Huawei may re-enter 5G smartphone market, overcoming US ban

Technology giant Huawei is planning to return to the 5G smartphone market shortly by using chips being produced in China, Reuters news report said.
Huawei P30 smartphoneHuawei’s potential return to the 5G smartphone industry will excite smartphone buyers. U.S. ban on equipment sales to Huawei has severely impacted its consumer electronics business.

Research firms and industry sources suggest that Huawei plans to re-enter the 5G smartphone market by the end of this year, Reuters news report said.

Huawei’s ability to procure 5G chips domestically using its own semiconductor design tools and Semiconductor Manufacturing International (SMIC) is seen as a key factor in this comeback.

The company’s return to the 5G phone market would represent a significant victory after facing three years of challenges and operating in survival mode.

Huawei is expected to leverage its own advances in semiconductor design tools and collaborate with SMIC for chip production.

SMIC’s N+1 manufacturing process is anticipated to be used by Huawei, although the yield rate of usable chips is projected to be below 50 percent.

The limited yield rate could restrict 5G shipments to around 2 to 4 million units, according to one research firm. Another firm estimates shipments could reach 10 million units.
5G smartphone market forecast by IDC
The above chart from IDC indicated the growth of 5G smartphone vs 4G smartphones and the erosion in the price of the latest smartphones.

Huawei’s consumer business revenue peaked in 2020 but plummeted by almost 50 percent in the subsequent year due to U.S. restrictions on chipmaking tools.

The company’s access to chipmaking tools was severely affected by U.S. restrictions, which led to a decline in global rankings and limited sales to mostly last-generation 4G handsets.

Despite the challenges, Huawei managed to achieve a 10 percent market share in China in the first quarter of the year, according to consultancy Canalys.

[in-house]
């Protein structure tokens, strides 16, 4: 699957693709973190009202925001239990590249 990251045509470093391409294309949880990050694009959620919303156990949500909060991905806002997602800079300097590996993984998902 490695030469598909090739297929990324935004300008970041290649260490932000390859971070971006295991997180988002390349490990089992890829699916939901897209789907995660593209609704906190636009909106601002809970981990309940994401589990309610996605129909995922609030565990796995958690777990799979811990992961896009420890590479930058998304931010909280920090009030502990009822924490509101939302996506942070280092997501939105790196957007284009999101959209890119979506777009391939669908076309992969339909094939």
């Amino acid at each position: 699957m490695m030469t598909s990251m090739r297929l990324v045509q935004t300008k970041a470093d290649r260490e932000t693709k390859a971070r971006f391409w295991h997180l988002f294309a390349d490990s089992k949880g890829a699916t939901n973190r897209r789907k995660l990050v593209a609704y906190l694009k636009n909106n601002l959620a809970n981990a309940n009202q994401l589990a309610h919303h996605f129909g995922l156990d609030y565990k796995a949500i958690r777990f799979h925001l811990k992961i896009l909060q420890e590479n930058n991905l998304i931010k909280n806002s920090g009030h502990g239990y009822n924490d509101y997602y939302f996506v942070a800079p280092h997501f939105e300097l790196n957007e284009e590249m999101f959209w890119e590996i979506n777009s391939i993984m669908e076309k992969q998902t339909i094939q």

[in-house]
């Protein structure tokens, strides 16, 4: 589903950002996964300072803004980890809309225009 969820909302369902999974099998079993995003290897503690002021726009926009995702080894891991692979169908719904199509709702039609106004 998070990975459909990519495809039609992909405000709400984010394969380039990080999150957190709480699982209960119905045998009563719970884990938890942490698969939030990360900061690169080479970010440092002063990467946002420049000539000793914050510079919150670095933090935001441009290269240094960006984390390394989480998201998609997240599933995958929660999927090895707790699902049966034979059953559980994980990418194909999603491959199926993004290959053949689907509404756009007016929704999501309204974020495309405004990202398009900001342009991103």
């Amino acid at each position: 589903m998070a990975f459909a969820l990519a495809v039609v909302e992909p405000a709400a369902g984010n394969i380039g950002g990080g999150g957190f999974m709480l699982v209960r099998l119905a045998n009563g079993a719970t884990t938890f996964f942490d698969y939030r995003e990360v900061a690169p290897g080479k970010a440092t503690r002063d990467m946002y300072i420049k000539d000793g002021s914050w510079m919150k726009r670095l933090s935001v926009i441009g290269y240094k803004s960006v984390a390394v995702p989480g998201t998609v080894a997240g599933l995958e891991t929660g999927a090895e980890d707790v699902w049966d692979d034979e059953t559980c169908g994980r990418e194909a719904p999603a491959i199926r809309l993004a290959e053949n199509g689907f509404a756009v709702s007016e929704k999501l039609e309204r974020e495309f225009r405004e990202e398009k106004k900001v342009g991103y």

The U.S. and European governments labeled Huawei a security risk, resulting in restrictions that impeded its access to chipmaking tools.

The lack of access to Google’s Android operating system and associated developer services limited the appeal of Huawei handsets outside of China.

However, Huawei’s breakthroughs in electronic design automation (EDA) tools for chips produced at and above 14 nm technology could enable the production of 7 nm chips for 5G phones in collaboration with SMIC.

The forecast yield rate of less than 50 percent for 5G chips could make them costly, potentially impacting their price competitiveness.

Huawei’s willingness to bear the cost could allow the production of 5G chips, but the pricing may not be as competitive as those of other market players.

In conclusion, Huawei’s potential return to the 5G smartphone market by the end of this year shows signs of recovery after facing significant challenges due to U.S. restrictions. The company’s ability to procure 5G chips domestically and collaborate with SMIC indicates a strategy to overcome the limitations imposed by the ban. However, the limited yield rate and potential cost challenges may impact Huawei’s competitiveness in the market. Additionally, the absence of Google’s Android operating system outside of China remains a hurdle for the company.